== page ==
While the Modi-led NDA government at the center is busy dancing to the beats and jingles of the predicted post-GST India and its spokespersons are decimating the performances of  Congress on national television news channels in bringing revolutionary transformations in the economy and federal systems paving way for more prosperous and a united and integrated India , the trio states of West Bengal, Tamil Nadu and Jammu and Kashmir, on the other hand, are brushing away the much hyped merits of GST and are tight-lipped to protect  their domestic peculiarities. The governments of West Bengal and Tamil Nadu were against the idea of GST from the very beginning but the attitude of the Jammu and Kashmir governments in this regard has not remained constant.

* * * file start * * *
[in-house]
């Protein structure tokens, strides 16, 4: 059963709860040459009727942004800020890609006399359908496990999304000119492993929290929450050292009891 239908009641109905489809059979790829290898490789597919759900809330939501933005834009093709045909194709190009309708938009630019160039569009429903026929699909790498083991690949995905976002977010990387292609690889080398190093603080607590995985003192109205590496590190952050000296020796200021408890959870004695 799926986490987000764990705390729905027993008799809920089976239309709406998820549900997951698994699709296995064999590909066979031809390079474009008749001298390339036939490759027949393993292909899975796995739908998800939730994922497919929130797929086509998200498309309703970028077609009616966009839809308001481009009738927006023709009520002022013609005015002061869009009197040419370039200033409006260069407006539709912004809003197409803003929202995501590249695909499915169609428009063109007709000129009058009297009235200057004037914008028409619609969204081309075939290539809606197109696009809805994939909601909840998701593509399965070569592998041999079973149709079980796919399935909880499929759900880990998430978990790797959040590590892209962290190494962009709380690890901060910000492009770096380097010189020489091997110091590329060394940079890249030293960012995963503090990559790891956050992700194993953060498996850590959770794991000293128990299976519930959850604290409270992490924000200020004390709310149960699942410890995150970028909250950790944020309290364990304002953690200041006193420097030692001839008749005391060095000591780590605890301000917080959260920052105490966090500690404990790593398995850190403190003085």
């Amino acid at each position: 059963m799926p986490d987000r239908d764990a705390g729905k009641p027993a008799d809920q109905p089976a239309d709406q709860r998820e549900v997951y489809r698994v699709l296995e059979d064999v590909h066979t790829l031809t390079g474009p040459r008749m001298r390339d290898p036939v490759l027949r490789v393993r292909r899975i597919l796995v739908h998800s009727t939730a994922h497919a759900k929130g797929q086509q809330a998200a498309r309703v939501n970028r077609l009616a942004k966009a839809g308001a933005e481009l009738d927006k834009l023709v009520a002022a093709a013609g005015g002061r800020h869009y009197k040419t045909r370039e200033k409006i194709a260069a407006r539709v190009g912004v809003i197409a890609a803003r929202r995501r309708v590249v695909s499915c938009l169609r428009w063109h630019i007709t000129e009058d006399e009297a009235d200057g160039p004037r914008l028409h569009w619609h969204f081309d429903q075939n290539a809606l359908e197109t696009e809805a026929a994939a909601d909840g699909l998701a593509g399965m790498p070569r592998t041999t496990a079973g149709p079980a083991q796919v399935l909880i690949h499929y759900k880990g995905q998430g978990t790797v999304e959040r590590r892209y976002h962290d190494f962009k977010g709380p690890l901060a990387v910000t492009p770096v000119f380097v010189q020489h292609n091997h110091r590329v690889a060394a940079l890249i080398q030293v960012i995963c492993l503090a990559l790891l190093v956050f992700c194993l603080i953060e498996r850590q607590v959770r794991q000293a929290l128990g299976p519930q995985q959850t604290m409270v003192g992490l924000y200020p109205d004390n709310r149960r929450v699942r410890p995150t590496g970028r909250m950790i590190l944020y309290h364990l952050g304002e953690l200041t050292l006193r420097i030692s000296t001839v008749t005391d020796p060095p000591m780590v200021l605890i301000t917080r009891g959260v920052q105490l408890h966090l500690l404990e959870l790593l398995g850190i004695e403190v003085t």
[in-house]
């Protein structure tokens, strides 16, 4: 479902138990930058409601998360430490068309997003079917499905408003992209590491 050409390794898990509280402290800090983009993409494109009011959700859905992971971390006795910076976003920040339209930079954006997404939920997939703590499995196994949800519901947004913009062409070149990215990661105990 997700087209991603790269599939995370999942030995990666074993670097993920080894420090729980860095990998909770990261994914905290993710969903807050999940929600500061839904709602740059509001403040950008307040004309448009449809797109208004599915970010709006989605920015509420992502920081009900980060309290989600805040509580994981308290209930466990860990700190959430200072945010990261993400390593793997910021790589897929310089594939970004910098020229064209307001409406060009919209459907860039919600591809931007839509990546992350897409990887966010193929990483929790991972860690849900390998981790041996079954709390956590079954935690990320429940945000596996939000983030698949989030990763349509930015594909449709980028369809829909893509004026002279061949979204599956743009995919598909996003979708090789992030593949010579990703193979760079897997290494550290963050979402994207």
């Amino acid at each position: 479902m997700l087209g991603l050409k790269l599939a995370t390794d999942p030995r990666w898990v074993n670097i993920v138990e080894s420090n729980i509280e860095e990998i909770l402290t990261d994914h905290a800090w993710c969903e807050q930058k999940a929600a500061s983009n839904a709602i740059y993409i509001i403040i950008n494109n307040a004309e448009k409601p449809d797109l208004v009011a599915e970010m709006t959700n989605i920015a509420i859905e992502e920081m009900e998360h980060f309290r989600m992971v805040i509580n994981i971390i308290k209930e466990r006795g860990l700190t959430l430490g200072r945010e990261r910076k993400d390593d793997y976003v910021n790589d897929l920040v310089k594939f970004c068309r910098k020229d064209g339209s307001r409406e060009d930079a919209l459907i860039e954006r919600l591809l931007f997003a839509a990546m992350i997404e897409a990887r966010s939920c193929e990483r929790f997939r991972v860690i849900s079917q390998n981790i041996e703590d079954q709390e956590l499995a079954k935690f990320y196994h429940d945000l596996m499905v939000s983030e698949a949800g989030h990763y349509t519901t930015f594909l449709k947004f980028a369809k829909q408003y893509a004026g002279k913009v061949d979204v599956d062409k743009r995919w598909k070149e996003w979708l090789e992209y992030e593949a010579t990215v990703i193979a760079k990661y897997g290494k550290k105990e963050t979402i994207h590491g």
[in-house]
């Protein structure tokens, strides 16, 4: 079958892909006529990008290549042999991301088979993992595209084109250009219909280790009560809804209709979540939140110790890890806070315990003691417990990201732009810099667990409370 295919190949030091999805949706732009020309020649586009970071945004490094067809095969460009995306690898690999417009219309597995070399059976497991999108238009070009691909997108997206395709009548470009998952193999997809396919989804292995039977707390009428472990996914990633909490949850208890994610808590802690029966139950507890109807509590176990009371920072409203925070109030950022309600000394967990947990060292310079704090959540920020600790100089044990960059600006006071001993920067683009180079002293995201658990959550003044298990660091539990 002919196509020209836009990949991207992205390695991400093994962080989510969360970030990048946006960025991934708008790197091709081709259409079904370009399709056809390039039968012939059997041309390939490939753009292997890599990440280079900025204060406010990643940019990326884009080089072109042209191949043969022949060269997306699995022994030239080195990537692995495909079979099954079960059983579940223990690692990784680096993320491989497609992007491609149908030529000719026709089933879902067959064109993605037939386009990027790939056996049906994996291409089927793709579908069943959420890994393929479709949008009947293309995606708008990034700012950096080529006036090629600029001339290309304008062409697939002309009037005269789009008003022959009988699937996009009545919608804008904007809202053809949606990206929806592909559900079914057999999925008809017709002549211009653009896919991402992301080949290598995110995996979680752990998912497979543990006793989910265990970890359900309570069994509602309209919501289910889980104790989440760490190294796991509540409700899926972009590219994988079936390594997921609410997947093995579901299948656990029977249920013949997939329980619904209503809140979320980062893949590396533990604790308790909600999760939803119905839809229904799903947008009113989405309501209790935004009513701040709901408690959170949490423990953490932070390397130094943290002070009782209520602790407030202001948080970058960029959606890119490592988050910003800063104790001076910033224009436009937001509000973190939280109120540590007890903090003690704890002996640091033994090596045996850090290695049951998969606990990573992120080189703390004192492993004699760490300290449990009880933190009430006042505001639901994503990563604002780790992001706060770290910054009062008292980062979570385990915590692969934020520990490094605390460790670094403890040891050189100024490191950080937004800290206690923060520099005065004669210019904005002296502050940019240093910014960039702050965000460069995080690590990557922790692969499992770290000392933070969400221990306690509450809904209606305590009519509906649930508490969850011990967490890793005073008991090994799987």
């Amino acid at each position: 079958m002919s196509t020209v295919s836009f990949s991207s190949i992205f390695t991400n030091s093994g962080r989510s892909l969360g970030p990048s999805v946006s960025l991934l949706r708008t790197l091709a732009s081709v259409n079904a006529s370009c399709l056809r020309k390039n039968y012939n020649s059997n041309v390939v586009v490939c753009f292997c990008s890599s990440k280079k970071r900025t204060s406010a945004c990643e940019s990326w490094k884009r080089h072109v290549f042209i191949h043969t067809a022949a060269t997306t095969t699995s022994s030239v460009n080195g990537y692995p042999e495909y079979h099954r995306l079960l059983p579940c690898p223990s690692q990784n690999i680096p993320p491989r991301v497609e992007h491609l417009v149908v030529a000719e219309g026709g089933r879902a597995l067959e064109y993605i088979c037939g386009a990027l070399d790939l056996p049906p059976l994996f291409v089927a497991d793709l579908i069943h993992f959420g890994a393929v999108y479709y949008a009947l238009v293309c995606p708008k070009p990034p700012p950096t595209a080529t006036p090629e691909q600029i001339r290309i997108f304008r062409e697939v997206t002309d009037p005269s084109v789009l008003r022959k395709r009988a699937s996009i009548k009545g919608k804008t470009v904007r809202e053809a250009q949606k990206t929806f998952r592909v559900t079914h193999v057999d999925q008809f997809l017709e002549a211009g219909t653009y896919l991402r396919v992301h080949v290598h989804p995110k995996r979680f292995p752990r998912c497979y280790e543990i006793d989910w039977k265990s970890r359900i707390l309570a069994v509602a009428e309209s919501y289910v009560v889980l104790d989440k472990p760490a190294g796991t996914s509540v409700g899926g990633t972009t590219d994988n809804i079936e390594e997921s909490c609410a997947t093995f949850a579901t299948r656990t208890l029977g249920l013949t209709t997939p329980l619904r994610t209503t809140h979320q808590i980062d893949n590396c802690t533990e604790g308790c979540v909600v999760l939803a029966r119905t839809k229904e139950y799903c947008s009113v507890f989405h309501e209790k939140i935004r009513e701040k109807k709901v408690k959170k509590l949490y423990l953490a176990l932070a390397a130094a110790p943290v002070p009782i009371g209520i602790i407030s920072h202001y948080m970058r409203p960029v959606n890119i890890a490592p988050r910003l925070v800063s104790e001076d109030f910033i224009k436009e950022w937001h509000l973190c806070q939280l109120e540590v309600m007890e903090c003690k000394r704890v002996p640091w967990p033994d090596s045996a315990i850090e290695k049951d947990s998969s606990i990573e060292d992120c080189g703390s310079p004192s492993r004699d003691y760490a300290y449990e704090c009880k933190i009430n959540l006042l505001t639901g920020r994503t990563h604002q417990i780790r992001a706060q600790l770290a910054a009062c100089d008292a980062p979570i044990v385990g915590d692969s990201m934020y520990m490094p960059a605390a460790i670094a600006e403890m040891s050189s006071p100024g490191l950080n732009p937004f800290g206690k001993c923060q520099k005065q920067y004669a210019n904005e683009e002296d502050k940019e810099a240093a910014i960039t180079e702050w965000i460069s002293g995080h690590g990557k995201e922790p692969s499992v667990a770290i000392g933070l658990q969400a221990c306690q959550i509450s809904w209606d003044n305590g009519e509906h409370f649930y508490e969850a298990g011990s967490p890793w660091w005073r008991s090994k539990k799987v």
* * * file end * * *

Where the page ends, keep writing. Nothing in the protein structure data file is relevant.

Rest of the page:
When former Finance Minister Abdul Rahim Rather headed the Empowered Committee of State Finance Ministers on GST, he and his government were seamlessly flying with the tide of the center. During his chairmanship he never rose to talk of protecting the special status and financial autonomy of the state. Ironically, his role is much appreciated in Delhi in building consensus among political parties on GST roll-out and despised in the state for not raising concerns for protecting state’s special status the then. Under his chairmanship, Union Finance Minister, Arun Jaitley was able to broker an agreement with states on GST, before tabling a Constitutional amendment bill in this regard in Parliament. Now, in his own state he and his political party, National Conference, the opposition, were hell-bent for not extending the very law for what he used all his energy and expertise to design it. Perhaps, PDP while analyzing its mandate that being largely from the Kashmir region was supporting half-heartedly the extension of 101st Amendment of the Indian Constitution to the state to prevent possible collapse of the government over disappointing its coalition partner, BJP. The BJP with its manifesto promise of scraping Article 370 that accords special status to the state of Jammu and Kashmir seems to be in an unholy alliance with a political party, PDP, that is a virtual sympathizer to the people of Kashmir valley by strengthening the perception of giving Article 370 a ‘sense of permanency’. The fractured mandate, an unholy alliance and opportunistic opposition have all contributed to give another volcanic setback to the state of Jammu and Kashmir that has now remained no more special, that is against the promise made to it by the founding fathers and the constitution of India itself.  Pertinently, prior GST 46 Amendments of the constitution of India have been extended to the state of Jammu and Kashmir eroding the special status granted under Article 370. Mir Imaad Rafi, in his opinion published on Greater Kashmir on 5th July ( raised a serious concern how law has been used by the governments in power in such a way to render the contents of the Instrument of Accession a mere piece of paper which has stopped to be promising and significant and has started to become a genesis of conflict of thought.